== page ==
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Books for those in ministry organizations who desire to take their leadership, teams, governance, and ministry effectiveness to the next level.

02 Jun '12

Five issues often ignored by church and ministry boards

Posted by T.J. Addington in church boards, church health, church leadership
There are a number of issues that ministry boards often overlook, thinking that they are small items and not worth pressing into. These small items, however, have the potential to significantly impact the ministry over the long run.

1. Allowing their leader (pastor or other) to operate without a definable annual plan. The thinking is that we have a competent leader and insisting that he has an annual plan isn't that important. It is! 

If the senior leader does not have an annual plan then neither in most cases do other staff or the organization as a whole. Bad idea if you want a results oriented ministry.

2.  Not evaluating your pastor or ministry leader annually - and against the annual plan they developed. Again we think, at this level, evaluations are not important. In fact, at this level they are even more important because the leadership of your senior leader impacts everyone in the organization. 

In addition, it gives you a venue to talk about issues that you may want dialogue on. You don't want to start reviews when there is a significant issue. Get into the rhythm before issues arrive so that you have a venue to deal with them when they do.

3. Ignoring bad hires, early departures or trends with staff that could be warning signs of staff culture trouble. We want to give our senior leader great leeway and we should. But not at the expense of asking hard questions when there are warning signs flashing that all might not be well. If there is a warning light coming on, explore it, don't ignore it.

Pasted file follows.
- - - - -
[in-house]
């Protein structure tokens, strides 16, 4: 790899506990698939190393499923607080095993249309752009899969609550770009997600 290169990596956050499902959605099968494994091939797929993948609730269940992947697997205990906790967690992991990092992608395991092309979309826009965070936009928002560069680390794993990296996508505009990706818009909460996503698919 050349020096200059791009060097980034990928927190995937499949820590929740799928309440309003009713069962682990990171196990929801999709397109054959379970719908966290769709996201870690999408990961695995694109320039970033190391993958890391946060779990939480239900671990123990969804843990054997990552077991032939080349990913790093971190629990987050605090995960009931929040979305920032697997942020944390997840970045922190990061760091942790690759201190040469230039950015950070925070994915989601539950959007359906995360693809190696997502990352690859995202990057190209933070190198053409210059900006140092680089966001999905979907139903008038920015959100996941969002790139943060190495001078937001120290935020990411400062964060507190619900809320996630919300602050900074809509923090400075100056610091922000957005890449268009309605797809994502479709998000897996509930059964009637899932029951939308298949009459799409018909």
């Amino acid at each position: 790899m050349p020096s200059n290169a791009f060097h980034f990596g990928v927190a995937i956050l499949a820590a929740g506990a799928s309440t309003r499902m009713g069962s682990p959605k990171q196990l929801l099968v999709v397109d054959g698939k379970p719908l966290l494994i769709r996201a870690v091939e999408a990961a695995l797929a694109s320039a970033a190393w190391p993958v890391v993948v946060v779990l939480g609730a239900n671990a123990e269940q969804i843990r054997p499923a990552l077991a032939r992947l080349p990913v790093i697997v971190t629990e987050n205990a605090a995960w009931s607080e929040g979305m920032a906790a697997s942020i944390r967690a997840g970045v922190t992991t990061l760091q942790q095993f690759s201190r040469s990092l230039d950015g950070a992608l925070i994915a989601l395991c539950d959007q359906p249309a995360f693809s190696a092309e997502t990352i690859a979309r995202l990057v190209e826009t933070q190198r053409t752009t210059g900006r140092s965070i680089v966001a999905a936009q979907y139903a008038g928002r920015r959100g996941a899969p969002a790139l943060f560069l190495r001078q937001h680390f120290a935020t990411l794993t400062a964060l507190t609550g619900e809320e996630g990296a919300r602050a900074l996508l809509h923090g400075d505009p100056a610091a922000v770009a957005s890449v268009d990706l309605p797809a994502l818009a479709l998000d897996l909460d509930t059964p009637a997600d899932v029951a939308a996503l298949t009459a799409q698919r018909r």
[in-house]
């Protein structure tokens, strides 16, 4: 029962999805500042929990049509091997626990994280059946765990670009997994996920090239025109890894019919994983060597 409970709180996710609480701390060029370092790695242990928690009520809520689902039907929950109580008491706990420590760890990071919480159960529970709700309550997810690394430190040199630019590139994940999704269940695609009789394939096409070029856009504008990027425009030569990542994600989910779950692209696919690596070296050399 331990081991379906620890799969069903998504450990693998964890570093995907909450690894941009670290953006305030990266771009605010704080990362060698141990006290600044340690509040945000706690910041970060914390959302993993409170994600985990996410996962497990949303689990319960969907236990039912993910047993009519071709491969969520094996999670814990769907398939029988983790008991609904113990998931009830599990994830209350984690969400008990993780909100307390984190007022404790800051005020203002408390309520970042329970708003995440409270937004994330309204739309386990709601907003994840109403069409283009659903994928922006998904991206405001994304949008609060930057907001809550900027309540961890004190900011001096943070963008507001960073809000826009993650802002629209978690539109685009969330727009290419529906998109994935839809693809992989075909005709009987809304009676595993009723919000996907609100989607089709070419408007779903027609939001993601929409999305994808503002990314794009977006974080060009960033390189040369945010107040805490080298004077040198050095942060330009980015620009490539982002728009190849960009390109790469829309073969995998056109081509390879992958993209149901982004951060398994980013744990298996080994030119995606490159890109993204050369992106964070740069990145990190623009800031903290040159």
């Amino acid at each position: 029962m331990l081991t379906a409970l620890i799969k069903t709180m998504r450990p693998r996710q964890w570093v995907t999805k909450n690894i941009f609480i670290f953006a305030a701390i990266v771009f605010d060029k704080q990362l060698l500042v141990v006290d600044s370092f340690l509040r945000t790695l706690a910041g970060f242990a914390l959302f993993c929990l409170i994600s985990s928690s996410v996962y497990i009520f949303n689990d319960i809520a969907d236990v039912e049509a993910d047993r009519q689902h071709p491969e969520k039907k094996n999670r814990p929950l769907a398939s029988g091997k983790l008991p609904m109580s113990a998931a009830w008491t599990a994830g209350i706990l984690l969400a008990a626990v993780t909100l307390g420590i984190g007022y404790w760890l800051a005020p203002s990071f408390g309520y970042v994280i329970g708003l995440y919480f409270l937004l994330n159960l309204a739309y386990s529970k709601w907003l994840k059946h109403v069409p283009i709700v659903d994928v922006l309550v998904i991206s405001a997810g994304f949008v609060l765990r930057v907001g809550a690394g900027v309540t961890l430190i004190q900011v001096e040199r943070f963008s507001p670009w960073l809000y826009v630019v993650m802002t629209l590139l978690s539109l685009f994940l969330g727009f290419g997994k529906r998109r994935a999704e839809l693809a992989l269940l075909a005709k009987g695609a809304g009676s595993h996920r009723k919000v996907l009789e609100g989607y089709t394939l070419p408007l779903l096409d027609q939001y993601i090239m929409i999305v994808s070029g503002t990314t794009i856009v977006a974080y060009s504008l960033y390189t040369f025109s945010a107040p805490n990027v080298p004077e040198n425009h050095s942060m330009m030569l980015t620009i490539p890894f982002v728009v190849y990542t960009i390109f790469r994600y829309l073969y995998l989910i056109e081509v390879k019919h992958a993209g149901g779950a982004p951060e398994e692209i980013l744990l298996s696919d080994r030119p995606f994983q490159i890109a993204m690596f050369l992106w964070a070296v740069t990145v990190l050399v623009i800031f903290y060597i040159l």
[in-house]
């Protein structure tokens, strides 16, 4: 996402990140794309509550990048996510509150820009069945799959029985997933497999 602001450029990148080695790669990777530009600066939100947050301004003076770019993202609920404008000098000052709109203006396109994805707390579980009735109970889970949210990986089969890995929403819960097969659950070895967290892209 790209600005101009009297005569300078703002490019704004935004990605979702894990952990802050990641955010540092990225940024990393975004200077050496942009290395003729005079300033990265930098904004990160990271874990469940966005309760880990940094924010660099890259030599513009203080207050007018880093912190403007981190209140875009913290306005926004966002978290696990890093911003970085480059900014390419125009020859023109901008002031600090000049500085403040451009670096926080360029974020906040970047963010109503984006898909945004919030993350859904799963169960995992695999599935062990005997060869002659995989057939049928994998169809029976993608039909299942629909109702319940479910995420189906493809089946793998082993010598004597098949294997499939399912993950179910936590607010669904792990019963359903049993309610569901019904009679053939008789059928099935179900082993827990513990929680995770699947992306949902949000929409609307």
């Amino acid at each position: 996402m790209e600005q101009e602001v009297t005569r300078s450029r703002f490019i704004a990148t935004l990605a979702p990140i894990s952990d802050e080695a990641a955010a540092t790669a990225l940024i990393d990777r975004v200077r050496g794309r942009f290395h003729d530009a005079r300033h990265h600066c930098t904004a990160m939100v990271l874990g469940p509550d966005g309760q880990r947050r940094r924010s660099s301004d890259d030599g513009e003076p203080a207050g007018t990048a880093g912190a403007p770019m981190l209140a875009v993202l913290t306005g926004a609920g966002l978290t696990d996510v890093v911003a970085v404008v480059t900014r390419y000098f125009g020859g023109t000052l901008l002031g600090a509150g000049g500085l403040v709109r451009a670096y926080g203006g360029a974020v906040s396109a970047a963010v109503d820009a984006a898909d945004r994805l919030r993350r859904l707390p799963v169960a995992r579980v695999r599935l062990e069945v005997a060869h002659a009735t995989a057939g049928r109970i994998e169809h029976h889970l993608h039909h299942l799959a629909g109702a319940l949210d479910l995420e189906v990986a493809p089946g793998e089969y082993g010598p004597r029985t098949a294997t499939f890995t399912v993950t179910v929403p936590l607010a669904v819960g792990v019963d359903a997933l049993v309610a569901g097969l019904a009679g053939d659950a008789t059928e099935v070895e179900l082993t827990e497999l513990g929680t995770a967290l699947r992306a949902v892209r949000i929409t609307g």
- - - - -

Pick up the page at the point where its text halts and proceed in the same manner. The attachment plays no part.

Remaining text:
4. Allowing a leader to continue year after year when the ministry has plateaued, direction is missing and key people are departing because of it. We don't like confrontation (which is usually a good thing). But keeping quiet in the face of organizational decline is criminal for board members whose job it is to guard the organization. When senior leaders cannot lead well and they become the cause of ministry decline, they must transition out of their leadership role.

5. Not honestly and candidly evaluating themselves as a board - and allowing for unhealthy practices at the board level. Boards are not immune from the same scrutiny they give their leader and the ministry they oversee. When they are immune, they often allow unhealthy and non-missional behavior that hurts the organization they represent.

While these issues may not seem important to you right now there will come a day when they are. Ignoring them it a prelude to trouble that can be traced back to those in governance.